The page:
On the eve of the World Economic Forum’s 50th annual meeting in Davos, I wrote about the need for well-intentioned corporations seeking to lead a new era of stakeholder capitalism to convincingly separate themselves from the also-ran. By the end of the week in Davos, I was pleased to see businesses race against each other to forcefully signal their sustainability credentials. We have seen companies make pledge after pledge, most prominently around net-zero emissions, and various attempts to translate those pledges into metrics. However, in the space between pledges and metrics, one critical component may still be missing: the narrative within companies.
Stakeholder capitalism is a theory of change. On a socio-political backdrop, where the system is characterised as either broken or rigged, there are broadly three choices:
- reinforcing the Friedmanite view that the business of business is business,
- a wholesale uprooting of the capitalist system of organising resources or
- accepting the responsibility of business for extra-financial outcomes and towards a wider range of stakeholders.
While all three views remain on display, for the first time in decades, the battle of rhetoric is now dominated by the latter.
The battle of rhetoric has been won. We have come some distance over the years. Even as recently as half a decade ago when the WEF provided a platform for me and others to advocate for impact investing, it was far from the mainstream of discourse at Davos. Most banking organisations housed this endeavour, if at all, as a subset of philanthropy offerings which itself was nested within other ‘support services’, away from core investing and banking operations. The circular economy was no more than a curiosity when the Ellen MacArthur Foundation highlighted the concept or when, in 2015, the Forum of Young Global Leaders and Accenture Strategy launched the annual Circular Awards series in Davos. Today, global multinationals from UBS to Bank of America, Accenture to Ernst & Young and MasterCard to Microsoft are parading their sustainability contributions as showstoppers in Davos. Instances such as US Secretary Mnuchin’s comment about Greta Thunberg sounded off-key and there was robust debate on whether Blackrock or Goldman’s announcement went far enough.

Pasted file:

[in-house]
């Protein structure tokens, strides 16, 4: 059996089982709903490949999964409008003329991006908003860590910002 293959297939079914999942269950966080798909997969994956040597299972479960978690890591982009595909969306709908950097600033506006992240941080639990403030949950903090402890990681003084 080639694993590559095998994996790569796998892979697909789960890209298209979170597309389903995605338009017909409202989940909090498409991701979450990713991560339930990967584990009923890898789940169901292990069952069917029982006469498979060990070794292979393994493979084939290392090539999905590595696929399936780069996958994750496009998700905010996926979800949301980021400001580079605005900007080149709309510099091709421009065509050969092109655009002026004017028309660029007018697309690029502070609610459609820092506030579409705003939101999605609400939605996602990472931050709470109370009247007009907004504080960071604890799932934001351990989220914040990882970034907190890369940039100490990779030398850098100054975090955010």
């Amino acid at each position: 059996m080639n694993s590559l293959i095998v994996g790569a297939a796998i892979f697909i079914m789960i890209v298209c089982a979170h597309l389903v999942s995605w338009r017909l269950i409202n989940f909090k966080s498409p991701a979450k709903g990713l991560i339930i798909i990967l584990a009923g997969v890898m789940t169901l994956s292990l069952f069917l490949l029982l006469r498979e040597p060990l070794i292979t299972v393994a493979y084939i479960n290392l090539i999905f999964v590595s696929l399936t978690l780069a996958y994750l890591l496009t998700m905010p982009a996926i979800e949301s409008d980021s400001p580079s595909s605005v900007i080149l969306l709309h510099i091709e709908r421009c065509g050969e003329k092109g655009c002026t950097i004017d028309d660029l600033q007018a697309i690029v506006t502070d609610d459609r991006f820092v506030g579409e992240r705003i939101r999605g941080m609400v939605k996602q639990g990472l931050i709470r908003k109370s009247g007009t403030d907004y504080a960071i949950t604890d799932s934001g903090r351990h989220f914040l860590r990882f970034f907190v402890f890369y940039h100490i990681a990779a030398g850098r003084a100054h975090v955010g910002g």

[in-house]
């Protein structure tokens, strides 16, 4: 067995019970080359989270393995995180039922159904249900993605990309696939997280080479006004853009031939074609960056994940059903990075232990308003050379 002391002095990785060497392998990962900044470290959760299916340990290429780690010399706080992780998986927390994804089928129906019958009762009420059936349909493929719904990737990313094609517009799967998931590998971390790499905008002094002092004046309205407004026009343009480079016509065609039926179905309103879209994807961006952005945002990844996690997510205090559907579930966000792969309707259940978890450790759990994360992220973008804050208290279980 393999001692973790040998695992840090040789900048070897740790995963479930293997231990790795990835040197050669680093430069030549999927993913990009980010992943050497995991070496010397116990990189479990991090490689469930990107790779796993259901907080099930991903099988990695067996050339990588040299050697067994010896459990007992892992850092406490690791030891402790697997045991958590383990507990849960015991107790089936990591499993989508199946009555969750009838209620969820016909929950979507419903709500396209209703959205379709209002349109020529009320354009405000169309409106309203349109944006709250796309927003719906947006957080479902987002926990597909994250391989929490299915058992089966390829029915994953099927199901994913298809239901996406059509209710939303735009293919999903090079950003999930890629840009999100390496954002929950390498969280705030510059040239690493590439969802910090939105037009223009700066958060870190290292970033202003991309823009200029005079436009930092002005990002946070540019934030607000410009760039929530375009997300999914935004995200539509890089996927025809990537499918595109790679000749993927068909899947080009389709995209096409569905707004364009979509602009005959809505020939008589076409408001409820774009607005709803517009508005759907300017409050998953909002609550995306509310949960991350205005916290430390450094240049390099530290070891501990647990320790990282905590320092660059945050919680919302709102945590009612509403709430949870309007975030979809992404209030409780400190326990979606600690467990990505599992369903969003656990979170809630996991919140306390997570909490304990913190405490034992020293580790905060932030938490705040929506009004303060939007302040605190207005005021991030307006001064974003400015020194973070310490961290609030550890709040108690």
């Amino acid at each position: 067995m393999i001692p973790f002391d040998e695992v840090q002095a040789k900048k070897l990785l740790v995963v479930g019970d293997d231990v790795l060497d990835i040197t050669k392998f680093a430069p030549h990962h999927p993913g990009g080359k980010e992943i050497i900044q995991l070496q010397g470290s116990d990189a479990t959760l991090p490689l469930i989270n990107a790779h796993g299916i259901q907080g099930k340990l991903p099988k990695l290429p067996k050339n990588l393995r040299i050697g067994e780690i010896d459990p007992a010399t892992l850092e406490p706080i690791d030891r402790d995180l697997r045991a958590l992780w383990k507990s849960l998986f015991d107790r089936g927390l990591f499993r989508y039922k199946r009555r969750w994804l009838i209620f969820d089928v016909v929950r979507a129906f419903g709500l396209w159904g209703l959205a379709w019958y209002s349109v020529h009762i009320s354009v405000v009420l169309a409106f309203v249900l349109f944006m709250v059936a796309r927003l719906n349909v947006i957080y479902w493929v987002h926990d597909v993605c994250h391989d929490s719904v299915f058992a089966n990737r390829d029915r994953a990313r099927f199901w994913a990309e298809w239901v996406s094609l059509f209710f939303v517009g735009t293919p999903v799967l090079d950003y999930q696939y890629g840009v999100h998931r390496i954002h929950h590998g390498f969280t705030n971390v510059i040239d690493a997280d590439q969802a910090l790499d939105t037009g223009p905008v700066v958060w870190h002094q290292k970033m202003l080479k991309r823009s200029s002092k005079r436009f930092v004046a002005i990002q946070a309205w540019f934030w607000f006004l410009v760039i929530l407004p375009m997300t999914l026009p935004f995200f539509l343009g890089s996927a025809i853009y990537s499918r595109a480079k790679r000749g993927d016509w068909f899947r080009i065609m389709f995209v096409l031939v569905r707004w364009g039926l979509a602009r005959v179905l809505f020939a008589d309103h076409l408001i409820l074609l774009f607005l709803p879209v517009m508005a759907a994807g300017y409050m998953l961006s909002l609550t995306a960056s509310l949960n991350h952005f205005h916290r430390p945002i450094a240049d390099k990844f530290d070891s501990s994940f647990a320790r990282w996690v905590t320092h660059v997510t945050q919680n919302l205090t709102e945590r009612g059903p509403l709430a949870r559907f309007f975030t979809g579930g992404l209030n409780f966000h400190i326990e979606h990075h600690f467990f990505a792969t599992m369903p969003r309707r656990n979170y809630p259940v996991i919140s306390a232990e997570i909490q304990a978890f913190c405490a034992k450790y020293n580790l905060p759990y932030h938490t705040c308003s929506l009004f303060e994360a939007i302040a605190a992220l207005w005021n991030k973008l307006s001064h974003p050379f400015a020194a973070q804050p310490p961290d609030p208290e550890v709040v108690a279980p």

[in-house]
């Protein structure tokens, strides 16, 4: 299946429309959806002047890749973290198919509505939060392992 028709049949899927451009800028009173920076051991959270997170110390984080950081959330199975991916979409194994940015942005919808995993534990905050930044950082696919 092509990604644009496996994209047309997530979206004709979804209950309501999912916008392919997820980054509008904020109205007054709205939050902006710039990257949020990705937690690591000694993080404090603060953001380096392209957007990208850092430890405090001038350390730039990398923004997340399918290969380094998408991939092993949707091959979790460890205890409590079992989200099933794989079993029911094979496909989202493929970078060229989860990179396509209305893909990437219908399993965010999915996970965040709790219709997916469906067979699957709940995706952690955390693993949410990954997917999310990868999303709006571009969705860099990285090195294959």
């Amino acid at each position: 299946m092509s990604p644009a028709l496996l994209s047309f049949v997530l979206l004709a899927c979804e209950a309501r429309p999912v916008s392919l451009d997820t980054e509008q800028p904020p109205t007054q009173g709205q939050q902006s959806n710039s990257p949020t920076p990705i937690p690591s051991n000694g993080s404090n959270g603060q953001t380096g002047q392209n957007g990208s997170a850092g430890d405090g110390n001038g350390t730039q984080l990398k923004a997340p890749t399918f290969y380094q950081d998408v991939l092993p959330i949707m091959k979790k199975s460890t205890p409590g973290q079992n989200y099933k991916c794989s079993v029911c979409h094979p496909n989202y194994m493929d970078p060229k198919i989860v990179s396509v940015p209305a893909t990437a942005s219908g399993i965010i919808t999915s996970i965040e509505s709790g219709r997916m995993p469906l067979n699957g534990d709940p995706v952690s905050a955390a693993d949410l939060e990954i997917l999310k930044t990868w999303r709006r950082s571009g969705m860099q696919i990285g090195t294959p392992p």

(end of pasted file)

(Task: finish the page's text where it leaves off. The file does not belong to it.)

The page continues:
There is growing realisation that companies must pre-commit to pre-defined objectives that are proportional to the scale of their core business. Anything less could invite accusations of tokenism or “impact washing”, undermine those who are genuinely moving forward, and erode the very trust that they seek to grow.
Leaders are also embracing the need for collaboration. I was pleasantly surprised to hear Marc Engel, chief supply chain officer at Unilever highlight that Colgate were the first to create recyclable toothpaste tubes, which they are sharing with Unilever in order to assist the industry as a whole. In another conversation, Orit Gadiesh, chairman of Bain & Company, suggested that the management framework of “Agile” be re-purposed specifically as a tool to help companies implement sustainability goals.